It’s a sinking feeling knowing that you’ve created your own misery, and Whitson knew it too. We’d both made decisions to go to a new place, take on a new challenge, and secure futures for ourselves and our families. We’d also realized that we’d made a terrible mistake and wanted off the ride immediately. Most devastating of all, escape seemed impossible.
The 1986 season seemed like an opportunity for Whitson to start with a clean slate: a new season, a new manager in Lou Piniella, and an opportunity to win over the fans that had taunted him the season before. But in his first start of the season, Whitson was booed before, during, and after a two-inning outing in which he allowed four runs on six hits. Whitson was flustered on the mound, talking to himself, and appearing maniacal at times. During a meeting on the mound with Piniella and catcher Butch Wynegar, Whitson told them, “I can’t pitch here, I can’t pitch under these circumstances, I’ve got to get out of here.”
Whitson begged for a trade, but it didn’t happen immediately. He pitched well on the road for his second start of the season and told Piniella that he’d be ready to pitch at home against the Cleveland Indians five days later. On the day of the start, the trainer alerted Piniella that Whitson was hyperventilating in the clubhouse. Sitting on a table, gasping for air, Whitson seemed to have been consumed by the pressure of pitching in the Bronx. He calmed himself for a moment, told Piniella he wanted to make the start, but the panic soon returned, leaving him gasping again. Left with few options, the Yankees decided that Whitson shouldn’t start at home anymore, though he’d be available from the bullpen, with Bob Shirley replacing him in the rotation at home.
You’re a failure if you want to go home. In summer camp, the kids who cry and call their parents to come pick them up are relentlessly mocked, but in 1986 Whitson was kicking and screaming to anyone who would listen, a man possessed by insecurity. During warm-ups he’d wear his jacket so fans couldn’t see his number to taunt him. He’d take his death march to the bullpen in the tunnels beneath the Stadium just to avoid contact with the fans above.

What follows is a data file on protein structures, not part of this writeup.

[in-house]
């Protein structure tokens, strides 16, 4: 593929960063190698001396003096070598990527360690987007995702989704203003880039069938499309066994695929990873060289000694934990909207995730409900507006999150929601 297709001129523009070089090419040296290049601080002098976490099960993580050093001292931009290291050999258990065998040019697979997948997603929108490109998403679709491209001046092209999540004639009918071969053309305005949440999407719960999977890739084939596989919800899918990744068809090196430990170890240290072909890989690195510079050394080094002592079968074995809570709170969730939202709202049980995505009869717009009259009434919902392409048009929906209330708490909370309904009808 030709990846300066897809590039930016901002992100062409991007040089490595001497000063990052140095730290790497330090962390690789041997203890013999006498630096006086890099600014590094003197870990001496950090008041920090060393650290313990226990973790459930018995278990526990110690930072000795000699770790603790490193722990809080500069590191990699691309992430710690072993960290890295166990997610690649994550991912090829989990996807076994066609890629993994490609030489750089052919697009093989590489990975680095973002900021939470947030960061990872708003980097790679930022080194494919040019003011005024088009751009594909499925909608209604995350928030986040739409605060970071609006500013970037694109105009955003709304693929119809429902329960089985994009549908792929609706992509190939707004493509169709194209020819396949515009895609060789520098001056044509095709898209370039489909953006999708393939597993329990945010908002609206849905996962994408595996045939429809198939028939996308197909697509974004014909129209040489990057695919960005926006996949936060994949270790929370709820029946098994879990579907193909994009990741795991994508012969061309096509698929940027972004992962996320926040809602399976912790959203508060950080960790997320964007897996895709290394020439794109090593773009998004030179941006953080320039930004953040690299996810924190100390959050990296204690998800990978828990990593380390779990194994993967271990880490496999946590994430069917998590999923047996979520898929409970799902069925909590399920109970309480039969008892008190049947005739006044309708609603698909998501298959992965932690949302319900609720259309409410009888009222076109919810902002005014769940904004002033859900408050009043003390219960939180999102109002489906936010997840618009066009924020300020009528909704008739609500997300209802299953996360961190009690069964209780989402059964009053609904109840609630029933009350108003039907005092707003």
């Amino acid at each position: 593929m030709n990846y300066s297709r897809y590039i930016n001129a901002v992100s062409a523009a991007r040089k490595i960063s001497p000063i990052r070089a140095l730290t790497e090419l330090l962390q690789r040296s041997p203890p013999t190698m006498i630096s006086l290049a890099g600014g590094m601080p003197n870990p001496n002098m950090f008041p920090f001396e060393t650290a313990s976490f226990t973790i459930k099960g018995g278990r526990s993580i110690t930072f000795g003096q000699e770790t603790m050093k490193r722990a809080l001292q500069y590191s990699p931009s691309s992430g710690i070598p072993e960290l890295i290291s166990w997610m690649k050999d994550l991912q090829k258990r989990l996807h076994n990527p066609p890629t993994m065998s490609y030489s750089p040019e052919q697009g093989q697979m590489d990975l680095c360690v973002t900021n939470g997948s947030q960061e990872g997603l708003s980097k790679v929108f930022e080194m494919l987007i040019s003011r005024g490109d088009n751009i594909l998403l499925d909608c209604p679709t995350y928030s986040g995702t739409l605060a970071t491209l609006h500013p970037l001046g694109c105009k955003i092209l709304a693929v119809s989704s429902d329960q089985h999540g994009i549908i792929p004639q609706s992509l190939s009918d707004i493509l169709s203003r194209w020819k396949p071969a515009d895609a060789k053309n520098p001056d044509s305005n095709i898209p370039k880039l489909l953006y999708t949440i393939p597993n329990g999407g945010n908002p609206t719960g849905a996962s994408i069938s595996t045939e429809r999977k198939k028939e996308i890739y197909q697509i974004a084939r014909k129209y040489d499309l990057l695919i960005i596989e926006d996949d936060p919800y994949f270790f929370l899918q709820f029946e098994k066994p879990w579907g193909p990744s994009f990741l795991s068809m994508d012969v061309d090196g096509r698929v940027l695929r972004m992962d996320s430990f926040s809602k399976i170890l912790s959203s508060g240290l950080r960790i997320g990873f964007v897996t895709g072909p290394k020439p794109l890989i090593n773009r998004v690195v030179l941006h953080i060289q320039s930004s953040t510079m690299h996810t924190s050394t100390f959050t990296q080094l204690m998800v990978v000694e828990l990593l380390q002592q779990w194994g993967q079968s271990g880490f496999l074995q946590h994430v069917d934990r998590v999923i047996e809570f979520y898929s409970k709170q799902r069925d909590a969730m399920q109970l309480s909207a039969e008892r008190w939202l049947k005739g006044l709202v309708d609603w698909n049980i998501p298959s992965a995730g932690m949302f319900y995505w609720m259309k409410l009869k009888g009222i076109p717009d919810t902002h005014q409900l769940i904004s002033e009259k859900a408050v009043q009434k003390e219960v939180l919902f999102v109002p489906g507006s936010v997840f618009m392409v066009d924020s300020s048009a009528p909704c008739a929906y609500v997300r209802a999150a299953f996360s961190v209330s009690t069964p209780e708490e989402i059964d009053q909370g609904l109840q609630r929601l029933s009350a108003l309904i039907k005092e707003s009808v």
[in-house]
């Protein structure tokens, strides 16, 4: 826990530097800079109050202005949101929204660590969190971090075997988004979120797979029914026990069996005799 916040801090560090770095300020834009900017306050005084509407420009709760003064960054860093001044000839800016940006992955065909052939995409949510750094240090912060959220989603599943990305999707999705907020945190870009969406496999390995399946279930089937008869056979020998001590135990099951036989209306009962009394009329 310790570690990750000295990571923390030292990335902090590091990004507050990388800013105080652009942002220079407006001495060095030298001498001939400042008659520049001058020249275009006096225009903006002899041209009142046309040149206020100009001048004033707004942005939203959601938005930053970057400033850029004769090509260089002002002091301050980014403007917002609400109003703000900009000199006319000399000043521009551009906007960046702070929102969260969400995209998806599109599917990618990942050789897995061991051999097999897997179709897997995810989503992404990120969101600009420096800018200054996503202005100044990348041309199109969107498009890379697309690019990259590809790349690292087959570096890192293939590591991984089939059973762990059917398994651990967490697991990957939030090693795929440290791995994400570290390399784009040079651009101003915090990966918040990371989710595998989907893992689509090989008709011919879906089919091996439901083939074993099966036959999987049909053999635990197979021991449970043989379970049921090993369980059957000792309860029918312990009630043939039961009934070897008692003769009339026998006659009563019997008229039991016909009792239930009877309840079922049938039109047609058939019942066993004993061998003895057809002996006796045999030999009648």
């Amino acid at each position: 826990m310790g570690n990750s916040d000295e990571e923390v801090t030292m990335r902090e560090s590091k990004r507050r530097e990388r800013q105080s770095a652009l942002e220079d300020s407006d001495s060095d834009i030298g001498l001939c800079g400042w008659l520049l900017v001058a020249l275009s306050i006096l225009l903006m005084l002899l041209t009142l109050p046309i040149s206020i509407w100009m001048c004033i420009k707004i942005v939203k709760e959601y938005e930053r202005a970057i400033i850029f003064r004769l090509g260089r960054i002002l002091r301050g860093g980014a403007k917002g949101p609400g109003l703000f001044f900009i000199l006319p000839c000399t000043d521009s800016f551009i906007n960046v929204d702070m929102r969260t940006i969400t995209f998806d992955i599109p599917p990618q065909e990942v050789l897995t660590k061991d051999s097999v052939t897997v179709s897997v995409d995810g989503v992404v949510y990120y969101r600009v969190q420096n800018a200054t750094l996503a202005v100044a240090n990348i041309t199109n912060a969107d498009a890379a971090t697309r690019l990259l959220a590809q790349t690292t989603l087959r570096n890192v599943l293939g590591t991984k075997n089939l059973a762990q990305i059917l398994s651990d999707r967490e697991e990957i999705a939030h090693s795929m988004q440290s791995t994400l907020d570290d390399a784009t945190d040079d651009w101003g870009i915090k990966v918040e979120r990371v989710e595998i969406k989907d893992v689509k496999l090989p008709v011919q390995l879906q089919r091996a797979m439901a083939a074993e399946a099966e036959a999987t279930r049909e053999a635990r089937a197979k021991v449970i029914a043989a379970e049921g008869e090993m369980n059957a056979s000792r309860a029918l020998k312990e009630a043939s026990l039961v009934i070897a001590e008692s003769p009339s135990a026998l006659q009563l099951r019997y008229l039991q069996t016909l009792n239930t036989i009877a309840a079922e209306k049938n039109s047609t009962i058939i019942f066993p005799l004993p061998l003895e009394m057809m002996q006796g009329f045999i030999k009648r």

Unlike Whitson, in my first three months in Washington, I could convince people I wasn’t homesick, but something changed in me and I didn’t care who knew—I didn’t like where I was and I desperately wanted out. I didn’t like the people, my job, or men in khaki pants with navy blazers. I didn’t like Old Bay, the fact that cabs won’t cross state lines, or the public library system. I just wanted to go home and if that meant admitting to the world that I’d made a terrible mistake leaving in the first place, I was willing to do it.
On July 9, 1986, Eddie Lee Whitson’s wish came true: he’d been traded back to the Padres for reliever Tim Stoddard. His five-year sentence was cut short and he had been exonerated. Whitson was in Texas with the Yankees when he received the news at 2 p.m., and he promptly checked himself out of the hotel to catch a 4 p.m. flight back to San Diego. While waiting to check out from the hotel, Whitson was singing “Happy Days Are Here Again.”
In San Diego, Whitson’s life returned to normal. He was happy and he was an effective pitcher again, posting a career best 2.60 ERA with a 14-9 record in 1990. However, his legacy in baseball remains his inability to function in the pressure cooker of New York City. Whenever a player begins to falter, Whitson’s name inevitably comes up, and probably always will.
My sentence from Washington, DC has also been lifted. After months of uncertainty, it’s finally clear that I will be leaving Washington and returning to Chicago to explore a new opportunity, eat at Hot Doug’s, and stroll Montrose Harbor on summer evenings. And if for the rest of eternity, when someone drops everything because they’ve realized they’ve found a home, it is said that they’re “Pulling a Cee,” well I’m perfectly okay with that.